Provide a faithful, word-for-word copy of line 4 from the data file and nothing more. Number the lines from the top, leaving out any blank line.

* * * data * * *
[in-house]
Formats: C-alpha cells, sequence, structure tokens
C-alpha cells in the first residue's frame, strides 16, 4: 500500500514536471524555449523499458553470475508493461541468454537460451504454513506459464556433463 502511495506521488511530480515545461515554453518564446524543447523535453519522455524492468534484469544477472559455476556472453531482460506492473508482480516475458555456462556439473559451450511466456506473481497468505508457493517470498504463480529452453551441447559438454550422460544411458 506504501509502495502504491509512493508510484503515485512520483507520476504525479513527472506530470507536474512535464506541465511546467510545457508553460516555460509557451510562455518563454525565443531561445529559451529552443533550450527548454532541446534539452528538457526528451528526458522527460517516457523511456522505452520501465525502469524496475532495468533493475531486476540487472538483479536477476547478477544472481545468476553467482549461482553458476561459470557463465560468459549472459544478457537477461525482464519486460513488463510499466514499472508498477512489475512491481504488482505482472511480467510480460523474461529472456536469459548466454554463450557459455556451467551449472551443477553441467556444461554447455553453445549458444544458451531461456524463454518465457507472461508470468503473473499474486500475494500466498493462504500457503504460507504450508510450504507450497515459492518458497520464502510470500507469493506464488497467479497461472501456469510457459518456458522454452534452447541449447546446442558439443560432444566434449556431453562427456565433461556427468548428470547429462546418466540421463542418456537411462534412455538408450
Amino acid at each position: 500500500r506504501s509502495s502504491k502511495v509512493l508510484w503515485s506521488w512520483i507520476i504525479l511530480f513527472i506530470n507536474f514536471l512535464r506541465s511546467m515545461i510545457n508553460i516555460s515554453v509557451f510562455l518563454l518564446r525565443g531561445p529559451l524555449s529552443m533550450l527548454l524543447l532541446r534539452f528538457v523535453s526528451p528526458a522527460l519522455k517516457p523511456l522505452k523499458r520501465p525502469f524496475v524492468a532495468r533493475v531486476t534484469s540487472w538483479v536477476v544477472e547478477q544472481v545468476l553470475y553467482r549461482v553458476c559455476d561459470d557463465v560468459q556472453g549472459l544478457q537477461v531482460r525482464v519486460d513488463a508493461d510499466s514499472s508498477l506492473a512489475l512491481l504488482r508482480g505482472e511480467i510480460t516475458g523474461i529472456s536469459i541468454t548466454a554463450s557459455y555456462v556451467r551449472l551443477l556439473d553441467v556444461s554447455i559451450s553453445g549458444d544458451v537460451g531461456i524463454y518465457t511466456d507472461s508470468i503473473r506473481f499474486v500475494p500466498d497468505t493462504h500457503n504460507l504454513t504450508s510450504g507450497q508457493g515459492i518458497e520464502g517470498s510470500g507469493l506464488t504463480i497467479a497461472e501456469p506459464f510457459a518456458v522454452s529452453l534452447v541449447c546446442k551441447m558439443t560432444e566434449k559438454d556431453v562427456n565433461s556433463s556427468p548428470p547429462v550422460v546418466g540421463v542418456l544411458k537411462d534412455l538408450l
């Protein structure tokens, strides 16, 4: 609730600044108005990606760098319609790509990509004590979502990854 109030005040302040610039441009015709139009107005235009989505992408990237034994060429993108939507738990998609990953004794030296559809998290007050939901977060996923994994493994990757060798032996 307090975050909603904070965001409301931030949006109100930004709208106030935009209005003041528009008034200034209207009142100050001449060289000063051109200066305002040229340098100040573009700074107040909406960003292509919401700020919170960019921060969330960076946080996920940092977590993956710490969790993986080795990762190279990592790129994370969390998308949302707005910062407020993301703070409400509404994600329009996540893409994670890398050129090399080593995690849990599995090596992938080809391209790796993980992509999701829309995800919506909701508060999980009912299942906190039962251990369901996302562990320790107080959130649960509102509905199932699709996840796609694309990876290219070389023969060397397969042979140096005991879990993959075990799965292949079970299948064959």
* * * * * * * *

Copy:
Amino acid at each position: 500500500r506504501s509502495s502504491k502511495v509512493l508510484w503515485s506521488w512520483i507520476i504525479l511530480f513527472i506530470n507536474f514536471l512535464r506541465s511546467m515545461i510545457n508553460i516555460s515554453v509557451f510562455l518563454l518564446r525565443g531561445p529559451l524555449s529552443m533550450l527548454l524543447l532541446r534539452f528538457v523535453s526528451p528526458a522527460l519522455k517516457p523511456l522505452k523499458r520501465p525502469f524496475v524492468a532495468r533493475v531486476t534484469s540487472w538483479v536477476v544477472e547478477q544472481v545468476l553470475y553467482r549461482v553458476c559455476d561459470d557463465v560468459q556472453g549472459l544478457q537477461v531482460r525482464v519486460d513488463a508493461d510499466s514499472s508498477l506492473a512489475l512491481l504488482r508482480g505482472e511480467i510480460t516475458g523474461i529472456s536469459i541468454t548466454a554463450s557459455y555456462v556451467r551449472l551443477l556439473d553441467v556444461s554447455i559451450s553453445g549458444d544458451v537460451g531461456i524463454y518465457t511466456d507472461s508470468i503473473r506473481f499474486v500475494p500466498d497468505t493462504h500457503n504460507l504454513t504450508s510450504g507450497q508457493g515459492i518458497e520464502g517470498s510470500g507469493l506464488t504463480i497467479a497461472e501456469p506459464f510457459a518456458v522454452s529452453l534452447v541449447c546446442k551441447m558439443t560432444e566434449k559438454d556431453v562427456n565433461s556433463s556427468p548428470p547429462v550422460v546418466g540421463v542418456l544411458k537411462d534412455l538408450l